After getting to know the woman who would be giving them the most incredible gift, following their very first transfer, Jake and Hannah were overjoyed to discover Laura was pregnant with their baby.
While they flew to Laura's home in Northern Ireland for the 12 and 20-week scans, it was tough for the couple to be so far away from their growing child. It was something Hannah especially struggled with.
"One of my biggest insecurities was because I've never been a mum and I didn't really know any women who'd had my experience of being a mother that didn't carry that child, so I worried that I was somehow not connected with my child. I feel like my body made a mishap by being trans in the first place and I wondered if that mishap had carried over to whatever parental instinct or the hormones that I knew I didn't have," Hannah remembers.
The coronavirus and hospital restrictions meant that Hannah and Jake were unable to be in the room for the birth of their daughter, something that did little to ease Hannah's fears of not connecting with her baby.
"In the run-up to having Millie. I really wanted to be there in the room when she was born. I wanted to be there right from the first second and to have that skin-to-skin really early on. And when she was born, I didn't snap out of those feelings straightaway. It took probably two or three days and I was up at something like three o'clock in the morning for a feed, with her lying on my chest. I thought: 'Right now I am everything to you, you have nothing else, I am it'. And I just knew at that moment that I would do anything for her and it was like ah, that's what being a mum is."
While for some it's a straightforward experience to become a parent, Jake and Hannah are sympathetic to those, like them, who have struggled.
"I would tell anyone in that position right now that you are not alone," says Hannah. "There are many people who have been through similar things. And there is a community out there if you know how to connect with it. Do not suffer in silence, do not sit and worry wherever you are, because there are other people who can give you that support."
It was just three weeks after Millie was born that Laura approached the couple about having another baby, something Jake and Hannah were delighted about. While their next attempt sadly ended in an ectopic pregnancy, their next resulted in the birth of their second daughter Teddie, born in June 2022.
Remembering trying to explain that Millie was going to be a big sister, Jake said: "I think because there was no physical bump, it was very hard for her to understand the concept that there was a new baby coming, so I think we were much more anxious about what would happen than she was.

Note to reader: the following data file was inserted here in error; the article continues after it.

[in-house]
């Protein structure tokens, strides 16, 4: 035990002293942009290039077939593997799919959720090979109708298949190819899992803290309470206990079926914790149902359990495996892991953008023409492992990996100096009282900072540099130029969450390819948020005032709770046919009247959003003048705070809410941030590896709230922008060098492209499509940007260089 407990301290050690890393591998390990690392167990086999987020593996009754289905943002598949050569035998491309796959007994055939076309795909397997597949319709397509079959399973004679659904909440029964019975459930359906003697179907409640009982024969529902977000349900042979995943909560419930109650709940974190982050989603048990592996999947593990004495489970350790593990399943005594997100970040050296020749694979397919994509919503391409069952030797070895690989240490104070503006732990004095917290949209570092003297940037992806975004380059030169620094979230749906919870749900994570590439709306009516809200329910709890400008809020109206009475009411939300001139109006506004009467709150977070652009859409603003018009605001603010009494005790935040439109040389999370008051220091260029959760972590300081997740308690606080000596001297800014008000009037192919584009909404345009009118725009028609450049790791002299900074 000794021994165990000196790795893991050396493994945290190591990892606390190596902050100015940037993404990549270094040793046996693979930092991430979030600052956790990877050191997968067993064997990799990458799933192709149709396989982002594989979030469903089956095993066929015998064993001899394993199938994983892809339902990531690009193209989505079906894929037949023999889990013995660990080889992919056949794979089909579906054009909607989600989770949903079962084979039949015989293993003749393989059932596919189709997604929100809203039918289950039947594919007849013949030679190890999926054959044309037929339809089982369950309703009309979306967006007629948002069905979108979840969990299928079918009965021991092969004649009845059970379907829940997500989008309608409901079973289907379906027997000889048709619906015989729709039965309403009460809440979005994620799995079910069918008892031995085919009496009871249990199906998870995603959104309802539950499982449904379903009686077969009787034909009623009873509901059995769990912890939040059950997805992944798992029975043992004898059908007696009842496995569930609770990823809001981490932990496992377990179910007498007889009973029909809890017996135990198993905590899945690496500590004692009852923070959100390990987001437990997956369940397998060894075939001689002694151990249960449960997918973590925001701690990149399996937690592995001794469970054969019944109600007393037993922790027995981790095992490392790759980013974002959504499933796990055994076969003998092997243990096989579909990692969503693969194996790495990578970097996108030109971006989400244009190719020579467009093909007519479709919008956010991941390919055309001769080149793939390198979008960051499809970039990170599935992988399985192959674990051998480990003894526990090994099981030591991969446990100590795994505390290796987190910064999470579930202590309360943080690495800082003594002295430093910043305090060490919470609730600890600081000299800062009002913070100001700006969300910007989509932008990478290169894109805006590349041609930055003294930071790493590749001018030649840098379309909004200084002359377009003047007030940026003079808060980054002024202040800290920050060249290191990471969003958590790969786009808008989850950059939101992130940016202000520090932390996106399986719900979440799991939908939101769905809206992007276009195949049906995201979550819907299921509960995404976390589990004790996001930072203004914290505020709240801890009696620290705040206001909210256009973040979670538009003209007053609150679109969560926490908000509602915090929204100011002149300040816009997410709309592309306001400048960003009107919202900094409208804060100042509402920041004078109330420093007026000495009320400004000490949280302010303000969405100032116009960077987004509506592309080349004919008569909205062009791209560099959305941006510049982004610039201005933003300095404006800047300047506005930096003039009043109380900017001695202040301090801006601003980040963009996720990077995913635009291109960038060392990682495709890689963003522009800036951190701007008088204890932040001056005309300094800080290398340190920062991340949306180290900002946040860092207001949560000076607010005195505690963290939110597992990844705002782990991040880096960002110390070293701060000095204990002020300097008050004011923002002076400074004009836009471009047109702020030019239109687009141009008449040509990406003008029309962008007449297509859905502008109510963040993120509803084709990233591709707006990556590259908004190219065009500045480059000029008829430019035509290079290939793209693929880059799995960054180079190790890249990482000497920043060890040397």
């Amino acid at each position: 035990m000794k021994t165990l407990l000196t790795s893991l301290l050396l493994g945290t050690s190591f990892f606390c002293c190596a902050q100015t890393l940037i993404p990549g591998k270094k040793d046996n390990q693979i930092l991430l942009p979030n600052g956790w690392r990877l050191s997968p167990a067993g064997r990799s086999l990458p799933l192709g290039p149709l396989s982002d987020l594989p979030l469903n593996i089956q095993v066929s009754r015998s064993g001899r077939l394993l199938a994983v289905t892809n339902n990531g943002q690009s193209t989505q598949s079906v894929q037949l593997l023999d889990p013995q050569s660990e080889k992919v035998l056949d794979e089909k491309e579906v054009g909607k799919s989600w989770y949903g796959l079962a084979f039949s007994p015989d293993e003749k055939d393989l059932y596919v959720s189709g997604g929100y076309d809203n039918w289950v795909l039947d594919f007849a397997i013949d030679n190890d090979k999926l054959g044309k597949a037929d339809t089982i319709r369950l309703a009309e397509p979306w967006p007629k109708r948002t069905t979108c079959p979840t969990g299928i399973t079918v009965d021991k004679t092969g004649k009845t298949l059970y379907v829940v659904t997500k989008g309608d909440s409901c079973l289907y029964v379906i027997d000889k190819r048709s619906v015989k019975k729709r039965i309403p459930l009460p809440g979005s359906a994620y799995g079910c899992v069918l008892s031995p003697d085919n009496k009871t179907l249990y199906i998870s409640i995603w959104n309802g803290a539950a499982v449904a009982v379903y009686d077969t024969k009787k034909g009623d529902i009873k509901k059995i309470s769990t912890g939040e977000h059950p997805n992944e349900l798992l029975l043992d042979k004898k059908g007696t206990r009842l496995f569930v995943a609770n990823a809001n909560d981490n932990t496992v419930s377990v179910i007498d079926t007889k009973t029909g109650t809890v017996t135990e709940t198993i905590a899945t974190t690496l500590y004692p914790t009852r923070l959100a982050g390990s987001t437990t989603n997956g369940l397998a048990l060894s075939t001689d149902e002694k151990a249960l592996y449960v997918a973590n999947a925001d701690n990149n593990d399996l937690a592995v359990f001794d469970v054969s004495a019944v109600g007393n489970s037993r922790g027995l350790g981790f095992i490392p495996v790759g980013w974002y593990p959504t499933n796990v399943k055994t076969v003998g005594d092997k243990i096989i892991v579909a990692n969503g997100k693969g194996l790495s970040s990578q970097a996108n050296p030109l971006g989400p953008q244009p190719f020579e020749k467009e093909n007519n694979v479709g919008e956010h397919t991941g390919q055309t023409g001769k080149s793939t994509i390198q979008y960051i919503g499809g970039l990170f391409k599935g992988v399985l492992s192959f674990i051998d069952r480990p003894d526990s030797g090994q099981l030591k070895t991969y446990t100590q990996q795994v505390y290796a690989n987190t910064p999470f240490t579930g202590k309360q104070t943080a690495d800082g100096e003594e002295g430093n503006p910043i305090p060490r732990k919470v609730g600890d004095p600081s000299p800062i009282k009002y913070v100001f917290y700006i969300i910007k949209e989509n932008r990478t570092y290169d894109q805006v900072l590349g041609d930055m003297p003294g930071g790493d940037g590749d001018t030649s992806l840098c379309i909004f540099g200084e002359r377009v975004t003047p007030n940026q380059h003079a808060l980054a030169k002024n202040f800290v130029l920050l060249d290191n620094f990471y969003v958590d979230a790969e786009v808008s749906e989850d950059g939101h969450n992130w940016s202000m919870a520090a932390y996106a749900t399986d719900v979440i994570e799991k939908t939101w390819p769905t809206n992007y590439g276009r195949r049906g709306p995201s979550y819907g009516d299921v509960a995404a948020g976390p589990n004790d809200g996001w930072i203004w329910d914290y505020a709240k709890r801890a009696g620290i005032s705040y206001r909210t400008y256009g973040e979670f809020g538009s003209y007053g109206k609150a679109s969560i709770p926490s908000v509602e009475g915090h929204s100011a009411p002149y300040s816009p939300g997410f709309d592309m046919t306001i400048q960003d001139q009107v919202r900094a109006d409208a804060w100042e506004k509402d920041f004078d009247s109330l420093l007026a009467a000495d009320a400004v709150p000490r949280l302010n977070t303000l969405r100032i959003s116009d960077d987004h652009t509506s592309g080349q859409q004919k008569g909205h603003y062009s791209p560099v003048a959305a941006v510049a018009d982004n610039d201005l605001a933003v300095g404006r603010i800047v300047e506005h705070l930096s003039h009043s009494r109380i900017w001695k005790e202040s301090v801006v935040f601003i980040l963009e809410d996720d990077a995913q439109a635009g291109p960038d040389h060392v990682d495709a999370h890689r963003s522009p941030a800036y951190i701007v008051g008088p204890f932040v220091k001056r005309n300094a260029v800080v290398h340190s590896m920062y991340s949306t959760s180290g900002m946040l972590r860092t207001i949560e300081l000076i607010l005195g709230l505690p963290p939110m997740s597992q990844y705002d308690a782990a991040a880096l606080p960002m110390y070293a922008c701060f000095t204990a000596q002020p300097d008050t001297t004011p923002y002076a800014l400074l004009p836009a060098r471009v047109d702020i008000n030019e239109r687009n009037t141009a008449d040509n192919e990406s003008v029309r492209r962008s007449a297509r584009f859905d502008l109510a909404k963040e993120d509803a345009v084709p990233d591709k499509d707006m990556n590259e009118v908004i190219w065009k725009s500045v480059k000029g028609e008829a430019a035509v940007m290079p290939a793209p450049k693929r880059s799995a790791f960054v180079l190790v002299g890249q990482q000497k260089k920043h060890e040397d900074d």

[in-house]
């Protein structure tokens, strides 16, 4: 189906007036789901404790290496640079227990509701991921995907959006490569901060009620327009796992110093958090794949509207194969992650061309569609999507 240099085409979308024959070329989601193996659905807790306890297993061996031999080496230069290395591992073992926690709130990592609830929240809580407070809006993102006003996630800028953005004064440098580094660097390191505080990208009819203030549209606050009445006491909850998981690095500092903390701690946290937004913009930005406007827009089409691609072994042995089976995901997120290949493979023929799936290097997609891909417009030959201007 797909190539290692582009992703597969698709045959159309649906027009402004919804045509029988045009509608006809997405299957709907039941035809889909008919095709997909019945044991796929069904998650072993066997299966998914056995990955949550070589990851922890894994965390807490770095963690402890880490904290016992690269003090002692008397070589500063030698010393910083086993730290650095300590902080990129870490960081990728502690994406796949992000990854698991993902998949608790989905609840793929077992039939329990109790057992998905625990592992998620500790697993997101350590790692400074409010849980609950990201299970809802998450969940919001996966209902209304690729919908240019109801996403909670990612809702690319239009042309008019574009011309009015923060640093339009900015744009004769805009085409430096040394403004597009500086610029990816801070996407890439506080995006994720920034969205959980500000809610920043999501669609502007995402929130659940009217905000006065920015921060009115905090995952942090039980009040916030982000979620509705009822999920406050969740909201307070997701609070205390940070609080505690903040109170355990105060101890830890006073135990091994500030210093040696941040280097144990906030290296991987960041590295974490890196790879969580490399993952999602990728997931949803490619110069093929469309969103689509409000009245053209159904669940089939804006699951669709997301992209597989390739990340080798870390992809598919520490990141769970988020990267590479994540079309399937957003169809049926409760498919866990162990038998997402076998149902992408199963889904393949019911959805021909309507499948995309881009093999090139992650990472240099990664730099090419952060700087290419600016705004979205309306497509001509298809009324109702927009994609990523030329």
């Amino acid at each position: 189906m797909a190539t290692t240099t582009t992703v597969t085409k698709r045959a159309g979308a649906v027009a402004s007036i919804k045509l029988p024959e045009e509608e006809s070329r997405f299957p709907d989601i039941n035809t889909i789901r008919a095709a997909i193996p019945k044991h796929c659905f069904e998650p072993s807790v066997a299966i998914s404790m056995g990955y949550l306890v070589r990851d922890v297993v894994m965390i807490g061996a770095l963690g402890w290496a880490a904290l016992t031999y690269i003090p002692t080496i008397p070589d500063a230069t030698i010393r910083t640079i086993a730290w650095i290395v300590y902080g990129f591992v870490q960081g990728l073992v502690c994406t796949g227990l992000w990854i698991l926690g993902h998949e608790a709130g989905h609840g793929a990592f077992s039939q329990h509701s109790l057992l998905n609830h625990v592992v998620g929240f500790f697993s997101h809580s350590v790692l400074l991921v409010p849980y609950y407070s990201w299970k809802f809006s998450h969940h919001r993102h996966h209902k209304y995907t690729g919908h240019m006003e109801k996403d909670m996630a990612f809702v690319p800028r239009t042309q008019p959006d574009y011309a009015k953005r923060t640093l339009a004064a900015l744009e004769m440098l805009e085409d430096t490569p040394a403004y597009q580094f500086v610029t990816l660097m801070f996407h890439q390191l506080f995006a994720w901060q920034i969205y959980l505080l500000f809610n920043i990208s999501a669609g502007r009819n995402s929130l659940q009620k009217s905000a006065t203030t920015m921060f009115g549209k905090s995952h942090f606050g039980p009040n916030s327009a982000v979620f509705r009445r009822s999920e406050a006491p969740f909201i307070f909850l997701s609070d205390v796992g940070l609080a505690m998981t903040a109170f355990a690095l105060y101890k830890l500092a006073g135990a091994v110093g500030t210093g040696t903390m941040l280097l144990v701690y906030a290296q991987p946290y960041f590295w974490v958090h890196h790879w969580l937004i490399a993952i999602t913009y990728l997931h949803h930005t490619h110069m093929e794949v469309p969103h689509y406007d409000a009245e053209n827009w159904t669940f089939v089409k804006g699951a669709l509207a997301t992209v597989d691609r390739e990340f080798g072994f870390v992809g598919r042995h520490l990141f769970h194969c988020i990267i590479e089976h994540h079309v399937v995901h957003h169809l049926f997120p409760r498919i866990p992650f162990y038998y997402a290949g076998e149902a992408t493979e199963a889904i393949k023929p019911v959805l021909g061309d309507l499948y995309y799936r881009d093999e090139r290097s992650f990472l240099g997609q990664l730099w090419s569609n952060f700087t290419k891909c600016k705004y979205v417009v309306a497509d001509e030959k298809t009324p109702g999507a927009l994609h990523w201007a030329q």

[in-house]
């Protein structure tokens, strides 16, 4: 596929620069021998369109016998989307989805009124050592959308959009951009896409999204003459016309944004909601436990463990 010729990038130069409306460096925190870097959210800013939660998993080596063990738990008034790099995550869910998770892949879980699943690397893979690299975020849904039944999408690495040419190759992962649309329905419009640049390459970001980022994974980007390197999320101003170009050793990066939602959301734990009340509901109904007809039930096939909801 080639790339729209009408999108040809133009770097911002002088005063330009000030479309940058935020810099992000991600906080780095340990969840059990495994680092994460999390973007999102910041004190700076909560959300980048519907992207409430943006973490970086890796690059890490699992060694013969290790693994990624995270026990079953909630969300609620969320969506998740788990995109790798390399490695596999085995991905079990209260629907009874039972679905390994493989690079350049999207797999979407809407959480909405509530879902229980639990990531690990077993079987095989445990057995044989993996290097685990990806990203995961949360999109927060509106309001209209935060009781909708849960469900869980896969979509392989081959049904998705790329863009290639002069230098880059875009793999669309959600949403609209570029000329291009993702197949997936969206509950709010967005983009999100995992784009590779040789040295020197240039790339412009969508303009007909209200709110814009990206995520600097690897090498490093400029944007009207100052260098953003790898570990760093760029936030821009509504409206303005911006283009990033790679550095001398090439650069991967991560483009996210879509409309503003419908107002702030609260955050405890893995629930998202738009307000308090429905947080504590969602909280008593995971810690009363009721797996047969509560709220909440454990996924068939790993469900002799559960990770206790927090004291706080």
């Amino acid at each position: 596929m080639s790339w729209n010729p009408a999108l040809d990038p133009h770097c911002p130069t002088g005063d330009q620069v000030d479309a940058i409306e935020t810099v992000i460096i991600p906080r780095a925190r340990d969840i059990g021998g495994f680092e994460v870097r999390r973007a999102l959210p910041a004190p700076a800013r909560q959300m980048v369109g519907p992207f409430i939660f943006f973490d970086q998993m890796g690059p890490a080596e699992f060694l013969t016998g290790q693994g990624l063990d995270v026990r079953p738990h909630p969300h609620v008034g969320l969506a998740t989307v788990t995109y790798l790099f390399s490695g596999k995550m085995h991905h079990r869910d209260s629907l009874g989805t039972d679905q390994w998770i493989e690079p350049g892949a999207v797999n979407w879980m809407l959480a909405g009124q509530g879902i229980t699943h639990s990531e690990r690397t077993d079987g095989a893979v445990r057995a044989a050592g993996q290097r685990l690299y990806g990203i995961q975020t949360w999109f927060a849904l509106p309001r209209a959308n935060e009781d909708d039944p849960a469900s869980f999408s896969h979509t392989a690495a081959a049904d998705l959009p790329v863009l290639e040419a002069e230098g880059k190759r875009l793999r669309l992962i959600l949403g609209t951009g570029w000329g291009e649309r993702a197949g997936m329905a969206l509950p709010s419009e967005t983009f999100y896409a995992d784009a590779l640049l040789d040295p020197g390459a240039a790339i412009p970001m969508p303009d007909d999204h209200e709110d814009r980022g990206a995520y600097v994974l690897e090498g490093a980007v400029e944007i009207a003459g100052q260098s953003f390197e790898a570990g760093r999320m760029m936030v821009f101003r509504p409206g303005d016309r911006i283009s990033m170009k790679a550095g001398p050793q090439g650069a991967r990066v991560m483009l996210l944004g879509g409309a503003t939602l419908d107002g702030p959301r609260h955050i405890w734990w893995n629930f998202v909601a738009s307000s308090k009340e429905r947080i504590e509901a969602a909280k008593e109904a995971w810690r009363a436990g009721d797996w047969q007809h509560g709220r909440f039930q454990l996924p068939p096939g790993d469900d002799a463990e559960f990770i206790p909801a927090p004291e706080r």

Thankfully there was nothing to worry about. "She's so affectionate with Teddie," Jake beams. "They are so sweet and Teddie adores Millie and when Millie runs into the bedroom or into the living room in the morning, Teddie's face just lights up."
As with most of us, both Jake and Hannah's histories have influenced how they want to raise their daughters.
"At its most basic, I want my daughters to be brought up extremely open-minded and very kind. And to understand, there are all sorts of different people in the world," says Hannah. "One of the things I love about our community and the part of the world we live in is that Millie is exposed to differences in all its normality. She has friends with two mums or two dads and all sorts of ethnic backgrounds at her nursery, she's getting a really diverse upbringing. That's something that means a lot to me."
"We want them to know, from a very young age, that whoever they love, whatever they want to be, or whatever they want to do, is wonderful," Jake agrees. "We want them to have absolutely zero judgment at any point in their lives and to feel free to be exactly who they are. And we will embrace, cherish and celebrate that."
As for their book, Hannah and Jake hope the release will be a positive move all around and will provide access to the humanity of trans people.
"We've got very supportive parents, and we've been very, very lucky. We want to let all those worried parents of trans kids and gender nonconforming kids and non-binary kids and fluid kids to know that they're not signing off on seeing their kid walk down the aisle, or grandkids or any of those things. That is very, very important to us," says Jake. "And for younger people who hopefully will be able to pick the book up or even just point at it in the bookshop and say, 'those are trans people there and look at them, they're just like anyone else'."
Becoming Us by Jake and Hannah Graf (Coronet, RRP £22) is published 29th June 2023.